A "brick wall" on my husband's side has confounded me for many years. While I had a date for the marriage of Nancy E. Kincheloe and John H. Howard occurring somewhere in Kentucky, I could not substantiate it with original documents. The marriage date was the earliest evidence of John's existence, so I was desperate to find out if there were additional clues to help me learn more about him on those records.
The documents I found there have become some of my favorite records! You have to love a hand-written permission note from 1842, written by the father of the bride, complete with witnesses and evidence for where the note was written - I learned so much from this first document, as well as the following two:
According to these records, the permission note was written and signed by Philip L. Kincheloe, Nancy's father, in Big Spring, Kentucky, on 2 August 1842. Consent was required because Nancy was sixteen years old. The note was brought to Brandenburg, Kentucky, the next day, August 3rd, by John H. Howard and Robert Stith (possibly Nancy's maternal uncle), where the marriage bond was paid and the license to marry was obtained. Then the marriage was performed by Peter Duncan, MG (Minister of the Gospel) on Thursday, August 4th.
I have since learned that Peter Duncan was the Methodist preacher assigned to the Big Spring Circuit (Hardinsburg District), in 1841 and 1842. This leads me to believe that the marriage occurred in Big Spring, where the Kincheloe and Stith (Nancy's maternal side) families were living, rather than in Brandenburg, Kentucky, the Meade County seat.
This same family member was also able to provide additional evidence for John and Nancy's marriage from the Kincheloe Family Bible. What a thrill to see this in writing! I was so fortunate to have connected with this relative through Ancestry. The information from these documents greatly expanded my understanding of this family prior to their exit from Kentucky. I am holding out hope that one day I will have additional luck with finding more information about my brick wall groom, John H. Howard.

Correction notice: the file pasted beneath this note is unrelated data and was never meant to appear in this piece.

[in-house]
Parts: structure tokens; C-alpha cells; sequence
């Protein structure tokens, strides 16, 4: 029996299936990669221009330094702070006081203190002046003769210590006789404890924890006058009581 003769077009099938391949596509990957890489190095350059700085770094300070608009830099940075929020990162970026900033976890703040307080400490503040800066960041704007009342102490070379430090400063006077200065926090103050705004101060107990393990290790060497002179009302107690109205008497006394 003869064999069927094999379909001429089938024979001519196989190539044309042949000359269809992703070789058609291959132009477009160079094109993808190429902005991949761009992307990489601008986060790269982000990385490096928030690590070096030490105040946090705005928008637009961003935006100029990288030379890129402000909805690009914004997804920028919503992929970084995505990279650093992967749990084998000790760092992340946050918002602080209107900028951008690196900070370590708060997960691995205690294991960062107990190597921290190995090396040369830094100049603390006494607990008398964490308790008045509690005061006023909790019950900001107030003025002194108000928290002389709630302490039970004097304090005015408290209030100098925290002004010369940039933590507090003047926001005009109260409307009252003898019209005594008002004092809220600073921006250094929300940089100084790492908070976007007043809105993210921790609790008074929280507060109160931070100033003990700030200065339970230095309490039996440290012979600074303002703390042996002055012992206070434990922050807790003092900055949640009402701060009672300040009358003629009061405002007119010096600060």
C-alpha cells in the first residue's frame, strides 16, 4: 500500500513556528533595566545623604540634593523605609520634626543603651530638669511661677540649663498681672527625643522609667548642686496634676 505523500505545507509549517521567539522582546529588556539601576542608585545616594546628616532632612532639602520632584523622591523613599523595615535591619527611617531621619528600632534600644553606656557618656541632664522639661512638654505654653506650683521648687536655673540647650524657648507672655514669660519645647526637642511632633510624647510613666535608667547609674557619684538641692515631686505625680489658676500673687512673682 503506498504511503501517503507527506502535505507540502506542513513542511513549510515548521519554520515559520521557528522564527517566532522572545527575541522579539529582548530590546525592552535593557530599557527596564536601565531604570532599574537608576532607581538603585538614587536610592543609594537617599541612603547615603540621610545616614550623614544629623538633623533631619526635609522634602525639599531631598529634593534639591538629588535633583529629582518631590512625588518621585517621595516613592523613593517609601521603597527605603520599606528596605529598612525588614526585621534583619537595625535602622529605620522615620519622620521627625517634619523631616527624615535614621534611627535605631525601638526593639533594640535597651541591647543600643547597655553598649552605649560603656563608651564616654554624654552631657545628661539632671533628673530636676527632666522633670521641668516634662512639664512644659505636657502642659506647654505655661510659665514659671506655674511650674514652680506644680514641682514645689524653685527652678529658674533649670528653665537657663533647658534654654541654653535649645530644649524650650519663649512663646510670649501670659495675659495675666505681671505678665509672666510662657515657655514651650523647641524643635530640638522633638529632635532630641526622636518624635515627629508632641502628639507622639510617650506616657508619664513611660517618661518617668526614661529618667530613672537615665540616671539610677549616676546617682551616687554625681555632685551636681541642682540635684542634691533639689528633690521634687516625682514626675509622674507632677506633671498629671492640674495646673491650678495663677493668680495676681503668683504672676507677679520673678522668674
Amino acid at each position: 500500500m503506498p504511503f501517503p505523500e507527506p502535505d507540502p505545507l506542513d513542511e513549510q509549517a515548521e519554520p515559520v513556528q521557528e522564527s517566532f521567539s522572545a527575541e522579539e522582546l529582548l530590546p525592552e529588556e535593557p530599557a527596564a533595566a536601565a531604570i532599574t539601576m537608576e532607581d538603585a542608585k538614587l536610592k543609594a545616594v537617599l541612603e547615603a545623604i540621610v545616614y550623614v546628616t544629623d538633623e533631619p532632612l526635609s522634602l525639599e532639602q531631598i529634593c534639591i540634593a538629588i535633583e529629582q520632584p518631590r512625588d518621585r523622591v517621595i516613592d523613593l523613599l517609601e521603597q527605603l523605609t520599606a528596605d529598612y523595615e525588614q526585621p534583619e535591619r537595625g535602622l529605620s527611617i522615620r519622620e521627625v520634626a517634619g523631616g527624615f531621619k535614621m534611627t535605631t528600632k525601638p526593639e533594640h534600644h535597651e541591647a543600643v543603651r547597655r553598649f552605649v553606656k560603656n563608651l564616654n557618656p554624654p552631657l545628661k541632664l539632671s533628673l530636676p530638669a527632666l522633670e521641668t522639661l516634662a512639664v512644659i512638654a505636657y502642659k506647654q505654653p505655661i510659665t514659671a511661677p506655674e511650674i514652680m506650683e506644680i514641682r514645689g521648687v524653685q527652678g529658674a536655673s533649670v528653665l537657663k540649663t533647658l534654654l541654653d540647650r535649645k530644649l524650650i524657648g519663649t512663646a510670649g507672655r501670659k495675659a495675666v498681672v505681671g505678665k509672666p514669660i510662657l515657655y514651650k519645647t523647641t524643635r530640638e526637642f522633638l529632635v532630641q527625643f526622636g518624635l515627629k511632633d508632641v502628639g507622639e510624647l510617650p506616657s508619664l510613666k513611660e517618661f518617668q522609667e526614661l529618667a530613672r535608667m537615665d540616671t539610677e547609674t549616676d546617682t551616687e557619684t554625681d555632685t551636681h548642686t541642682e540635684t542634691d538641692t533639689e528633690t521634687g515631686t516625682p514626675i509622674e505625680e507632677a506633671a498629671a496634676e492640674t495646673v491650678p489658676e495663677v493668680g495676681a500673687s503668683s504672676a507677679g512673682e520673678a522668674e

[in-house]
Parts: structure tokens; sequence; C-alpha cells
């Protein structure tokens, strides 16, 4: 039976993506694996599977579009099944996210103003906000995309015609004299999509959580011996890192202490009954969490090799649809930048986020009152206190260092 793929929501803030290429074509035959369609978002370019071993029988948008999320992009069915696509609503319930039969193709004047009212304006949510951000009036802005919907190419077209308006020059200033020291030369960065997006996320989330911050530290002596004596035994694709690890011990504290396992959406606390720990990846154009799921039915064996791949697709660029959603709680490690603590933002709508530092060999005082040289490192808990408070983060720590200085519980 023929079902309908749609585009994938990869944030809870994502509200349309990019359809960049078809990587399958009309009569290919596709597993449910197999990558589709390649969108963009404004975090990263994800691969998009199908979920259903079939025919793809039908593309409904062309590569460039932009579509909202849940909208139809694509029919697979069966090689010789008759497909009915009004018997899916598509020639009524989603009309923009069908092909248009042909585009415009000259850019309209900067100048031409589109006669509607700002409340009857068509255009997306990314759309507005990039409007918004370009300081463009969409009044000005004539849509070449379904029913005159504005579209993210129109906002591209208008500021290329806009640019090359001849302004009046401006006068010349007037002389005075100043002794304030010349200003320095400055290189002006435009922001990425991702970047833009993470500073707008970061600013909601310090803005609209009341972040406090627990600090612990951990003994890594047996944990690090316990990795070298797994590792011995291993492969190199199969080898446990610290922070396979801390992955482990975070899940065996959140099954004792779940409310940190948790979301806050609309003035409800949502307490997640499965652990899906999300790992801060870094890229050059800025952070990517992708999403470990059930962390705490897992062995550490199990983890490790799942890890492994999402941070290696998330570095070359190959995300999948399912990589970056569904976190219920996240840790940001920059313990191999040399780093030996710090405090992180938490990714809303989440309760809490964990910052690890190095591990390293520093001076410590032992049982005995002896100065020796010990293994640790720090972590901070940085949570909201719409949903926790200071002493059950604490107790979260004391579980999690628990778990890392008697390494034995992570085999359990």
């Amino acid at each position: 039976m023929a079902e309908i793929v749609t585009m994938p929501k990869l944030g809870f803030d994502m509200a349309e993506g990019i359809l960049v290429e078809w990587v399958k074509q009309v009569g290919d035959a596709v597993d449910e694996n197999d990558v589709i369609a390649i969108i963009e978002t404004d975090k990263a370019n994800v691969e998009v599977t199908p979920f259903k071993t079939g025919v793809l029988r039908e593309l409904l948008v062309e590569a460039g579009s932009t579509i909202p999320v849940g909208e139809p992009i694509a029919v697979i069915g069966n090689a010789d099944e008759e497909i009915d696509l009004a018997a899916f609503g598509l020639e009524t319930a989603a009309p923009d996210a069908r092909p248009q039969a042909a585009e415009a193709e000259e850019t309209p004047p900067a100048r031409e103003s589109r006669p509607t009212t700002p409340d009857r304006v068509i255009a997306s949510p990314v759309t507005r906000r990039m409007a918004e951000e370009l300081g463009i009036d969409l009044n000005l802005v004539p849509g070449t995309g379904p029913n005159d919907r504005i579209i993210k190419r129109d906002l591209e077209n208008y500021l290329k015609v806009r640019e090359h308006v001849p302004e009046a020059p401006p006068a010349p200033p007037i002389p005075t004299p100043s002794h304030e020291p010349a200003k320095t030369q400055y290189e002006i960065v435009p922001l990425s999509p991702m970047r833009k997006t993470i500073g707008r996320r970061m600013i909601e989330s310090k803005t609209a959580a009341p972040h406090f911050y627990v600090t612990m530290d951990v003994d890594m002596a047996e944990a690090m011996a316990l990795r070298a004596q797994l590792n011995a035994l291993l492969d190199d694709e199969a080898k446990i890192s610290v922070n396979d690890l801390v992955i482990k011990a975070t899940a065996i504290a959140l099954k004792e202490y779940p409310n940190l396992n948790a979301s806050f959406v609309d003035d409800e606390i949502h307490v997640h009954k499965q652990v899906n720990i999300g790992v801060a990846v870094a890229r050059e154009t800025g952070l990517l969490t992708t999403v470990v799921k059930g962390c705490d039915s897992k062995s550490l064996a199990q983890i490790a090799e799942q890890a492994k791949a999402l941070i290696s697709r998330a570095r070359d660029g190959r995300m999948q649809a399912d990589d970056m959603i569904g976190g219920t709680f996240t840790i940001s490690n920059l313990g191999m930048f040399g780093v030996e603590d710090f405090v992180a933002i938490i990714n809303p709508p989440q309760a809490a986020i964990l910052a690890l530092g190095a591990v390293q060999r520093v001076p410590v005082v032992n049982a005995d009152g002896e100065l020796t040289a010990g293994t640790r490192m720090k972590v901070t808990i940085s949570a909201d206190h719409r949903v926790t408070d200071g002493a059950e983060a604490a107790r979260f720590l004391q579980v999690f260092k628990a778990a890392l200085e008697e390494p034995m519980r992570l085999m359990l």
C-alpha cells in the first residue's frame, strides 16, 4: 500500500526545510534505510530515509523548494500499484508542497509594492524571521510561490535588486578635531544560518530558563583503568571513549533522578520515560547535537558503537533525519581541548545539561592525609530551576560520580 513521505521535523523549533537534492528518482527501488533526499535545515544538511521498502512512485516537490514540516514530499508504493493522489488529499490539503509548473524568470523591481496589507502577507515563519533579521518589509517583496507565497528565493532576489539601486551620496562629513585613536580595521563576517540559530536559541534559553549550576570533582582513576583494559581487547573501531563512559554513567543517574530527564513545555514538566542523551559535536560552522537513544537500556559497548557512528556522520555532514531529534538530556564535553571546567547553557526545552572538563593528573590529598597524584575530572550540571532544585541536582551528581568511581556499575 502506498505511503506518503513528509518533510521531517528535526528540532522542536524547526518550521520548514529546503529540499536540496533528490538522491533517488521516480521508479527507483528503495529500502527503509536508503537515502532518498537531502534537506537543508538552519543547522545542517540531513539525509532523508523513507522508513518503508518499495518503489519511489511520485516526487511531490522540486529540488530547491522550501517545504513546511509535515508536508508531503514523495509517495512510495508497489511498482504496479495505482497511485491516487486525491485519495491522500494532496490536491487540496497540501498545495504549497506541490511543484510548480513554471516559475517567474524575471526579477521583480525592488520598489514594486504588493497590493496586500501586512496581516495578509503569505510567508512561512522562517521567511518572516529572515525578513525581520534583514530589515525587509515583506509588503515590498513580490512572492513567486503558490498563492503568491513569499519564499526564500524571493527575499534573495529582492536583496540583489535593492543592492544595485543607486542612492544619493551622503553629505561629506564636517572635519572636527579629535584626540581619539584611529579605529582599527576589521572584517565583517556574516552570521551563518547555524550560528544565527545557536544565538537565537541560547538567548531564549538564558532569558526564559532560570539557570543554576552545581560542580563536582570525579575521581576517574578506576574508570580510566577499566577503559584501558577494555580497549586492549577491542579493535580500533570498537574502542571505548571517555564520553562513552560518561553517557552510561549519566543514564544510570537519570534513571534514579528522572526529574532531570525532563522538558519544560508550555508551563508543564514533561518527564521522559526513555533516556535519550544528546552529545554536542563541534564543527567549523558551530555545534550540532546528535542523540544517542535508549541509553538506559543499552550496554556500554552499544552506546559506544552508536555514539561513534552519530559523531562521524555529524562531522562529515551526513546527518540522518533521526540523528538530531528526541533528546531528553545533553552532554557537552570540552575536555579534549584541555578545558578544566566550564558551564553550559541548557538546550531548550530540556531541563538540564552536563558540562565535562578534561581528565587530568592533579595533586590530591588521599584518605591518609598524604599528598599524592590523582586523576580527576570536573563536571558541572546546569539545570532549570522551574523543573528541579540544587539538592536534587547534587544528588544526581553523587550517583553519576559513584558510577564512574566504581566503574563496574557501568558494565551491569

1. "Kentucky, County Marriages, 1797-1954," database with images, FamilySearch (https://familysearch.org/ark:/61903/3:1:939K-Y6SY-67?cc=1804888&wc=QD3Q-WWF%3A148194401 : 17 May 2018), 004705557 > image 87 of 246; Madison County Courthouse, Richmond, Kentucky.
2. "Kentucky, County Marriages, 1797-1954," database with images, FamilySearch (https://familysearch.org/ark:/61903/3:1:939K-Y6SB-9Y?cc=1804888&wc=QD3Q-WWF%3A148194401 : 17 May 2018), 004705557 > image 85 of 246; Madison County Courthouse, Richmond, Kentucky.
3. "Kentucky, County Marriages, 1797-1954," database with images, FamilySearch (https://familysearch.org/ark:/61903/3:1:939K-Y6SX-7Y?cc=1804888&wc=QD3Q-WWX%3A148193201 : 17 May 2018), 004705554 > image 442 of 546; Madison County Courthouse, Richmond, Kentucky.
4. Find A Grave, database and images (https://www.findagrave.com : accessed 15 June 2018), memorial page for Nancy Edwards Kincheloe Howard (2 Dec 1825-25 Mar 1897) Find A Grave Memorial no. 22997250, citing Kincheloe Cemetery, Wright County, Missouri; photo credit bill (ID 46889067).
5. "Appointments of Preachers of Methodist Church from 1786 to 1845," Methodist Episcopal Church, pages 52 and 54, digitized online, Asbury Seminary, (http://place.asburyseminary.edu/cgi/viewcontent.cgi?article=1000&context=kentuckymethodistbooks : accessed 13 June 2018).
6. Philip L. & Caroline L. Stith Kincheloe Family Bible, loose page, "Marriages," digital image 14, courtesy of Bill Perry, 12 October 2016.
I'm Ginger Ogilvie, and I am absolutely, hopelessly hooked on genealogy!
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